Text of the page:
Aso Summer Field School 2018: Students' Experience

Antonia Miserka, Fabian Schunk, Florian Ramberger, Johannes Wilhelm, Julia Ramprecht, Kerim Mallée, Luisa Jäger, Marion Dallapozza, Martin Bär, Matthias Pech, Stefan Aichholzer, Tamara Opacic, Wolfram Manzenreiter

University of Vienna, Dept. of East Asian Studies

Preparations and first contact

Before diving into fieldwork, preparation is key. Our introduction began with the classics: reading reports from early ethnological research in Aso, the region of our interest. Austrian research contributions began under Josef Kreiner in the late 1960s during the formative years of the Vienna School of Japanese Studies. We also started working with original data from surveys that were used during the first Aso Project. Our efforts culminated in the construction of a new questionnaire to be distributed in the village, exchange with anthropologists and a pre-test with Japanese support in Vienna. In Kumamoto we had the chance to present and discuss our research endeavor at Kumamoto University, where we also were lectured by our academic ancestor Kreiner-Sensei on previous research efforts in the Aso region.

Reaching the site of research

The support by the local people and institutions is crucial to conduct fieldwork successfully. For this reason, our first days in the field began with a formal visit to Aso City Hall to greet the vice-mayor – in front of the cameras of the local TV broadcaster. Thanks to Aso City, we were able to cycle across the sparsely populated area, where public transport is wanting, in the burning mid-summer heat. During the first week we practiced how to observe our surroundings, how to supplement the pre-knowledge with information gained from informal talks with locals, how to find gate-keepers. Daily briefings and group meetings helped to structure the training progress but were too few, as was the time we had for going through our field notes and writing the blog entries in the evening hours.

Connecting with the local community

The actual research started when we moved from the town center to the small hamlet after the first week. Most of our days we investigated the spatial and social organization of the local neighborhood groups, which are a crucial institution of self-governance and social life in rural Japan. While maps and previous data helped us in our efforts, talking to local residents proved more effective.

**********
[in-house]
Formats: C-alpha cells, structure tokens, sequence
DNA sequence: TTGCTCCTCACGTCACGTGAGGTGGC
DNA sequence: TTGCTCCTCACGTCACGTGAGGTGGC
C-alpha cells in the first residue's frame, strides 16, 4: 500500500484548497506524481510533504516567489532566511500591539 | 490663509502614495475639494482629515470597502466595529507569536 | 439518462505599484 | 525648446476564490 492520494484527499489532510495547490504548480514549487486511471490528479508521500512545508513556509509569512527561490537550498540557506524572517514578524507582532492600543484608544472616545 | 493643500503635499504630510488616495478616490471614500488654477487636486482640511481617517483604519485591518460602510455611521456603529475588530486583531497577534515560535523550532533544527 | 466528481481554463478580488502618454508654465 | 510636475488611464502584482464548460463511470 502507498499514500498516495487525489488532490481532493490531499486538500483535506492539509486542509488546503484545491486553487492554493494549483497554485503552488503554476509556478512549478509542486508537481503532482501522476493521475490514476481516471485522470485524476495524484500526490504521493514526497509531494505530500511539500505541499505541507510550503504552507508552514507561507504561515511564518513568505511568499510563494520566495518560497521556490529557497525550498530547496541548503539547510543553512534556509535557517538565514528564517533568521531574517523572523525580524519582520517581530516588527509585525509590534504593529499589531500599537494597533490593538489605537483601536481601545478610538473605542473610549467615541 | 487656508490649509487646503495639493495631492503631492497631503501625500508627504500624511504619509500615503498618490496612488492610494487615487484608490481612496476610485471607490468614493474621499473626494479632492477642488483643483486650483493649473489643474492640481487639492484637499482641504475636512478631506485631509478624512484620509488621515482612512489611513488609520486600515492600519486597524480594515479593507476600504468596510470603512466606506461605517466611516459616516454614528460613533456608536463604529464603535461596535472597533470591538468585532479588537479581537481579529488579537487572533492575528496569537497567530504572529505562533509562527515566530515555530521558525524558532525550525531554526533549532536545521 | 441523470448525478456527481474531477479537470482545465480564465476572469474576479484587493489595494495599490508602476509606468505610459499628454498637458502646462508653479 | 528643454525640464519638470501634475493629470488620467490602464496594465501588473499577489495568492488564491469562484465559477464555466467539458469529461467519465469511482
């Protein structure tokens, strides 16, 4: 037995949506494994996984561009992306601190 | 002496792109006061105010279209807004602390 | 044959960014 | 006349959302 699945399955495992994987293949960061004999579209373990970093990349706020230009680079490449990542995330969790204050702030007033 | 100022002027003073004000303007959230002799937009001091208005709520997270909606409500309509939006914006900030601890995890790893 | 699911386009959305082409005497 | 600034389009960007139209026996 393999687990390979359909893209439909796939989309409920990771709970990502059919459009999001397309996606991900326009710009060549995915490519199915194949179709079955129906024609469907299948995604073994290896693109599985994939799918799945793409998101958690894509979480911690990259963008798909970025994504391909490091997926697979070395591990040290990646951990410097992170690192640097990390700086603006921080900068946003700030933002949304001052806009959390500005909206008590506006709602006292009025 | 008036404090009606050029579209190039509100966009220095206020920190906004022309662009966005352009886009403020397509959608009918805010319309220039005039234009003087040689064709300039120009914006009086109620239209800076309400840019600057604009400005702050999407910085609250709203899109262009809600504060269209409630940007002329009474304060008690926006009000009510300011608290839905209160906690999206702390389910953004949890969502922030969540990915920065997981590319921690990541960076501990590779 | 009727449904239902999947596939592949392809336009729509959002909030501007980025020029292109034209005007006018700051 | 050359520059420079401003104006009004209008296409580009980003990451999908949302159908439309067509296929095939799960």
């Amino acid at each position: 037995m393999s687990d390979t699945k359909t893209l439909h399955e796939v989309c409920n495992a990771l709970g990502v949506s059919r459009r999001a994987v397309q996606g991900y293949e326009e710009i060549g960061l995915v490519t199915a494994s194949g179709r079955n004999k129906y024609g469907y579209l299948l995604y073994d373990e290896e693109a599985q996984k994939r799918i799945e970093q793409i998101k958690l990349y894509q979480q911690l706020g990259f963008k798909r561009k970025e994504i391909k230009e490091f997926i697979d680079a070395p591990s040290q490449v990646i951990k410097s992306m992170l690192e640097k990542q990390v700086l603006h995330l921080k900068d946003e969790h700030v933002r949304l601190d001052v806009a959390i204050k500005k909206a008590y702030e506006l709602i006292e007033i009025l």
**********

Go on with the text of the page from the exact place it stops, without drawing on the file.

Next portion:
The Aso stay offered many possibilities to join local groups and events. Most importantly, we entered the community by contributing and supporting their activities, thereby learning of the specific traditions of the village. We

  • joined the preparations at the Kokuzō Shrine for the Onda Festival;
  • supported the cleaning of the hamlet for the event;
  • participated in rehearsals of various choirs for this festival and a second one for the gods of the shrine in the neighboring center town;
  • observed and recorded the action and interaction of specific groups of participants at the rural and urban festival

Lessons learned

There is more to fieldwork than just observing. It is necessary to connect to the local community to learnabout their hopes and wishes, but also about their challenges and problems. Extensive planning was required before leaving for Aso, including the integration of insights from the studies initiated in the 1960s. We learned about our own strengths and overcoming our shortcomings through teamwork recognizing the importance of relationships and the building of trust within the team and with the field. Once prepared, spending time in rural Japan and getting a glimpse into daily life in a rural Japanese community became an extraordinary experience. Being included this way also helped in driving home an important point: Researchers should always consider what can be given back to the local people who supported the project.

With the kind support of:

The Japan Foundation
Faculty of Philological and Cultural Studies, University of Vienna

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